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Bears represented at QB Coaching Summit

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Bears running backs coach Charles London and assistant director of player personnel Champ Kelly participated in the third annual Quarterback Coaching Summit Monday and Tuesday.

The virtual event was held by the NFL in partnership with the Black College Football Hall of Fame. The summit aims to build coaching and personnel development pipelines, strengthen diversity across the league, and increase networking and job opportunities for minority candidates.

"It was a tremendous honor to be selected," said London, who's entering his third season on Matt Nagy's coaching staff. "It was a really great opportunity to interact with a lot of coaches that you may hear about a lot or you may play against on Sundays but have never really gotten the opportunity to meet. I thought that was a huge part of it, and I was very happy I was selected."

More than 80 pro and college coaches took part in the two-day event.

"The most important thing that stood out was that the pipeline of Black and minority coaches in the NFL and collegiate football is not limited," said Kelly, who's entering his fifth season with the Bears. "There were a lot of excellent communicators and coaches in this event that I was excited to get a chance to hear from and learn from. The biggest thing that stood out about everything was that the cupboard is not bare, per se, when it comes to finding minority coaches to fill prominent roles in organizations.

"Moving forward, we're going to need allies and for owners to ultimately make the decision to provide opportunities for some of these bigger jobs. But there's just awesome talent across this league and also at the collegiate level."

Those who helped stage the summit included NFL executive vice president of football operations Troy Vincent, along with Black College Football Hall of Fame founders Doug Williams and James "Shack" Harris.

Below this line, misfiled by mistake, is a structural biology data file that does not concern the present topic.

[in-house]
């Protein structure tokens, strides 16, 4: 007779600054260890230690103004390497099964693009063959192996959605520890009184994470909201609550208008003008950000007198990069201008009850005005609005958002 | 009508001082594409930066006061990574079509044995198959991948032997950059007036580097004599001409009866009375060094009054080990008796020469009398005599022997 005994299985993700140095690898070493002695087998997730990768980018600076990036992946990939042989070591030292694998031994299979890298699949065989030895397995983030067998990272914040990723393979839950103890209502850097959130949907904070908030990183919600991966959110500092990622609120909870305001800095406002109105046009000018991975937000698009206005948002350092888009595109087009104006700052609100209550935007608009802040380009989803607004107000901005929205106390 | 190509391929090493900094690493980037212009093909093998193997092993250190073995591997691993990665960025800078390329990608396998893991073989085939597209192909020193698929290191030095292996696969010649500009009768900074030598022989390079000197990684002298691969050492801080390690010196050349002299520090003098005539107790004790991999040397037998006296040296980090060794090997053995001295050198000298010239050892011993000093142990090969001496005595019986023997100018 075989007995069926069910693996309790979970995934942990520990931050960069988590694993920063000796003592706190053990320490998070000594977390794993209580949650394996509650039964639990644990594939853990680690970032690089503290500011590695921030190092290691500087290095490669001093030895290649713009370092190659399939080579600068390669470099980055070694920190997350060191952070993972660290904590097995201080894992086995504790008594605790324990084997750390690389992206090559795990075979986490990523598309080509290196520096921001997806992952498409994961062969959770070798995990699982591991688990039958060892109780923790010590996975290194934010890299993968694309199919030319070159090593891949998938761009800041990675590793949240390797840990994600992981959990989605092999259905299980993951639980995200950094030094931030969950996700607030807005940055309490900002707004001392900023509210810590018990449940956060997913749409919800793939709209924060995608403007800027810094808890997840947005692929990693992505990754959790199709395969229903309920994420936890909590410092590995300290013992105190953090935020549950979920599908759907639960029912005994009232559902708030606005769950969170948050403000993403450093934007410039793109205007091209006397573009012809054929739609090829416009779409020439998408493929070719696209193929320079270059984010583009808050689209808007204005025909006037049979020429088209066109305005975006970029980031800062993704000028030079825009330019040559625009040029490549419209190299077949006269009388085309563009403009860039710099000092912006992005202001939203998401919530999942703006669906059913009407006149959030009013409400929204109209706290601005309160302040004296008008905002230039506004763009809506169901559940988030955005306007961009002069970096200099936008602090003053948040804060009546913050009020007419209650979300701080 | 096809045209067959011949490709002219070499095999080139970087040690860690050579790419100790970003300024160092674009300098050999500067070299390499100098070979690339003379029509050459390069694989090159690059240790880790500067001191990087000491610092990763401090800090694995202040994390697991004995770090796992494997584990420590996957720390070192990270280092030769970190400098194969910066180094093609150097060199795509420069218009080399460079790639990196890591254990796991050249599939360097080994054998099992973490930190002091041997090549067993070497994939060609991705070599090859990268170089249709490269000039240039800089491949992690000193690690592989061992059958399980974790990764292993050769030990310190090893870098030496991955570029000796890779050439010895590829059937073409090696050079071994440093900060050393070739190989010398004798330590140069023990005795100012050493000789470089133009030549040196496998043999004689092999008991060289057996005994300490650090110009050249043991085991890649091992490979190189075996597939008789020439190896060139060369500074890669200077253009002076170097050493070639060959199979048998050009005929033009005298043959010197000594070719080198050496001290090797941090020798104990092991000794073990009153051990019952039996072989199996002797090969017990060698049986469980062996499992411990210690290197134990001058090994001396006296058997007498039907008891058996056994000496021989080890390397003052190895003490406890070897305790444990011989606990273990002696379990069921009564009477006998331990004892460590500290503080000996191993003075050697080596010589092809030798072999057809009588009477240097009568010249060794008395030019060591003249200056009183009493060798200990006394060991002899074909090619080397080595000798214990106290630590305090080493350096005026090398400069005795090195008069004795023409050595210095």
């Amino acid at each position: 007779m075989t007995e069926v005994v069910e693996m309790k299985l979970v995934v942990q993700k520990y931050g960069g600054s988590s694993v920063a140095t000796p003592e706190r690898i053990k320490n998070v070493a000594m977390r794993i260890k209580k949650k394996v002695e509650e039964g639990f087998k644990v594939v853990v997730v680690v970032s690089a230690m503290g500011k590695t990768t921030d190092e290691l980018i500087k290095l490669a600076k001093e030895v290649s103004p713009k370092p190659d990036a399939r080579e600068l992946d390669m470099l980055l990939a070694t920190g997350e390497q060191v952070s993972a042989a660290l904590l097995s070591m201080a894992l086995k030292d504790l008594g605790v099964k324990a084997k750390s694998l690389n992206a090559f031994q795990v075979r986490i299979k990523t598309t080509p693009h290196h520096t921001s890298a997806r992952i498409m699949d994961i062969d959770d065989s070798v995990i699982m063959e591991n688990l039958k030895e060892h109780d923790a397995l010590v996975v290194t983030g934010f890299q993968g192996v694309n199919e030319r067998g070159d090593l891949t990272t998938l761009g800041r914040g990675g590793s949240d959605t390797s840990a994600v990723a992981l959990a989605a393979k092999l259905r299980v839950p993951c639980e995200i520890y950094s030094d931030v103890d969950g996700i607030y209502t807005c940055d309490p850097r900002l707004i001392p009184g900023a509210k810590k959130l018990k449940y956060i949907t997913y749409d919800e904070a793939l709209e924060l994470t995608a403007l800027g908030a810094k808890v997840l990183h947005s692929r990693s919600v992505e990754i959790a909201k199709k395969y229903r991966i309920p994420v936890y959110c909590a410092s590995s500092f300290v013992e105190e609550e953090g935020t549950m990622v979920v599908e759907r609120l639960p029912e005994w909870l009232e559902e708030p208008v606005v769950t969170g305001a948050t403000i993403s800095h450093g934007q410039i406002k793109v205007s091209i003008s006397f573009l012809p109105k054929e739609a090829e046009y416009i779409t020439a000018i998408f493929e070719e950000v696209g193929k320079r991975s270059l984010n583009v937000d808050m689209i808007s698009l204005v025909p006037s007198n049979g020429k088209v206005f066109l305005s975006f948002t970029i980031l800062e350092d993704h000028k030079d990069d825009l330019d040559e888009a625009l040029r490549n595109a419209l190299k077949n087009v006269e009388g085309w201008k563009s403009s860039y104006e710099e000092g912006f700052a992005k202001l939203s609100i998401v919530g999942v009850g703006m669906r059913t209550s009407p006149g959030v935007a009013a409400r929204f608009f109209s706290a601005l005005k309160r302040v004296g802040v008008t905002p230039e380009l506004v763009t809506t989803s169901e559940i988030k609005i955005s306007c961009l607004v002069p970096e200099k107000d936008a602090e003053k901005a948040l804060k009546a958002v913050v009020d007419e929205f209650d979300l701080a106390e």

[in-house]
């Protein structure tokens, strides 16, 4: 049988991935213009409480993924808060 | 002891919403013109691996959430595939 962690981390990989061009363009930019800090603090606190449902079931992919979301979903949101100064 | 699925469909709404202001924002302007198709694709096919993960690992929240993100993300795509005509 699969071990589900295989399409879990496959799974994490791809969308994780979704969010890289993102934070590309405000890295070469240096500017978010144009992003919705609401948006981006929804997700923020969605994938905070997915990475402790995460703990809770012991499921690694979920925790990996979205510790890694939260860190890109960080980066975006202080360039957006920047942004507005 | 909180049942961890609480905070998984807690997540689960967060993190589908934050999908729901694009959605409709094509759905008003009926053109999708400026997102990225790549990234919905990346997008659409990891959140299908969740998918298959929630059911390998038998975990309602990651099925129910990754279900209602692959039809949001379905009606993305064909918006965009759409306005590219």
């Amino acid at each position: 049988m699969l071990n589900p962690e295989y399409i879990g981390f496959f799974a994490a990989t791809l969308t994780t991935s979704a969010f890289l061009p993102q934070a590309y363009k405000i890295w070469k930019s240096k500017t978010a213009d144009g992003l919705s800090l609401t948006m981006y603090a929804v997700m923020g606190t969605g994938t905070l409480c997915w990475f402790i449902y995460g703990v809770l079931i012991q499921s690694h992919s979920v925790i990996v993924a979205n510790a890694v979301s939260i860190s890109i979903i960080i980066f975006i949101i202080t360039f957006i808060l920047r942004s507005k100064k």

Williams and Harris were both pioneers as NFL players who later became league executives. Williams was the first Black quarterback to win a Super Bowl, while Harris was the first Black quarterback to win a playoff game.

"It was just a blessing to get an opportunity to share in this event with those guys who were visionaries and who kind of paved the way for people like me to have an opportunity in this business," Kelly said.

The summit featured sessions and panel discussions led by NFL owners, current and former NFL coaches, and college coaches.

Speakers included Steelers president and NFL workplace diversity committee chair Art Rooney II, Bills president Kim Pegula, Chiefs offensive coordinator Eric Bieniemy, Buccaneers offensive coordinator Byron Leftwich, 49ers defensive coordinator Robert Salah and Bills assistant head coach and defensive coordinator Leslie Frazier, a former Bears cornerback who started for the 1985 Super Bowl championship team.

"It was awesome to hear from Art Rooney about what he looks for or some of the traits that he's had in some of his head coaches," Kelly said. "To hear lessons about coaching from Robert Salah was eye-opening and informative. Just all together it was a really, really good couple of days."

Sessions focused on building a coaching staff, quarterback position fundamentals and best practices for career advancement.

Titans head coach Mike Vrabel spoke about the interview process. Former Raiders and Browns head coach Hue Jackson discussed what to expect during the first 30 days after being hired as a head coach. Others provided insight about how to interview for various positions.

"There were a plethora of guest speakers and I thought they were all great," London said. "Just to hear some of these coaches and hear their stories and hear their insight, maybe some of the things they've gone through in their coaching career, maybe some adversity that they've overcome. I thought that that was very, very impactful.

"And then each day there were separate breakout sessions at the end and that gave me a little bit more of an opportunity to interact with some guys, since it was virtual, and I thought that that was really invaluable."

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